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Part 3 of 5 of Blog Series: Everything you wanted to know about GUAYAQUIL… but were afraid to ask!

The most wretched pirates…

During five days in 1709, pirate Woodes Rogers and his crew sojourned in Guayaquil, taking their sweet old time to loot the city’s every house (including the tombs of the cemetery), taking with them a 400-ton sculpture of Saint Vincent. English-Dutch George d’ Hout and his men, in April 1687, also assaulted the city for the day, burned much of it to the ground, taking about 600 hostages, among them high society dames and men of rank, some of which they killed, other which they took out to Puná Island. The authorities in Guayaquil organized an effective retaliation later in the week, and were able to expel the pirates five days later. Another infamous assault was led by Jacques L’Heremite, who set fire to the city. He was repulsed at first, but then jumped ashore to wreak further havoc. In the end, Guayaquil did relatively well against pirate attacks, successfully repelling most, while avoiding privateers like Drake and Morgan, who never ventured to these shores (although sir Francis Drake did attack the northern province of Esmeraldas). At the foot of Barrio Las Peñas you’ll find the Fortín monument, a tribute to Guayaquil’s valiant defense against the notorious pirates of centuries past.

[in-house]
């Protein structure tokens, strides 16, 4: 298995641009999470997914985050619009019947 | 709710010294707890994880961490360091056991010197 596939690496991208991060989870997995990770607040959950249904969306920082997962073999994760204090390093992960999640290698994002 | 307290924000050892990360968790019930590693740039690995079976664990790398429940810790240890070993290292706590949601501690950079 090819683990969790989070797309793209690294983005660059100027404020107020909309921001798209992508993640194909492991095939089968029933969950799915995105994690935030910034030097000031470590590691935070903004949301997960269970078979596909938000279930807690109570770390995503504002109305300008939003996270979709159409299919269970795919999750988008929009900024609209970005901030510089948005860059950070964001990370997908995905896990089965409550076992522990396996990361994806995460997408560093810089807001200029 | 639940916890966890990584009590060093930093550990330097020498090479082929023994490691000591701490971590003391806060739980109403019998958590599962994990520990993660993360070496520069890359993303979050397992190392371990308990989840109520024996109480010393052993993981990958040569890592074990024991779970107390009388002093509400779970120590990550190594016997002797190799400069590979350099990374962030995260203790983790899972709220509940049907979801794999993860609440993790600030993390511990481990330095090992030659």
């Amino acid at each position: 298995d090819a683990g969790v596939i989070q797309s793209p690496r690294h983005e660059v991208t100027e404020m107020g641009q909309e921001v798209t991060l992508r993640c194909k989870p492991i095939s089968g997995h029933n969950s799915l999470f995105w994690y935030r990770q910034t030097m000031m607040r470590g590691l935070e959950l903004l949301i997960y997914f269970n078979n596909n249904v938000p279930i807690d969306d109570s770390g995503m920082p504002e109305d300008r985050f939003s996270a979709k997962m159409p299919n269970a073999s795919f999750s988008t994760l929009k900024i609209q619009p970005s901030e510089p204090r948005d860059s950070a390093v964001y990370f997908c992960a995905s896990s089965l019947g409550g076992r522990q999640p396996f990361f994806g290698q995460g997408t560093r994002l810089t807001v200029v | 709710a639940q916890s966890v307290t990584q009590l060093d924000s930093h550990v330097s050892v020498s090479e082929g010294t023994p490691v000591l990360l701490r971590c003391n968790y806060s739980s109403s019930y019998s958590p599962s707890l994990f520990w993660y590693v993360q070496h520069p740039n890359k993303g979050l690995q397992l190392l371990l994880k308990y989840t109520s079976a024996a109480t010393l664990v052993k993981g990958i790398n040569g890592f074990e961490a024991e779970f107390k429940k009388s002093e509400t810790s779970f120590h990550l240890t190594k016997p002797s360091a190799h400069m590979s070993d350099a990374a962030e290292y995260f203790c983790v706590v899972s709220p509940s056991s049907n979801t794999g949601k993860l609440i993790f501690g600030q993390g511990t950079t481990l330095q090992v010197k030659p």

Content/Photo courtesy of Ñan magazine, Ecuador’s foremost travel publication.

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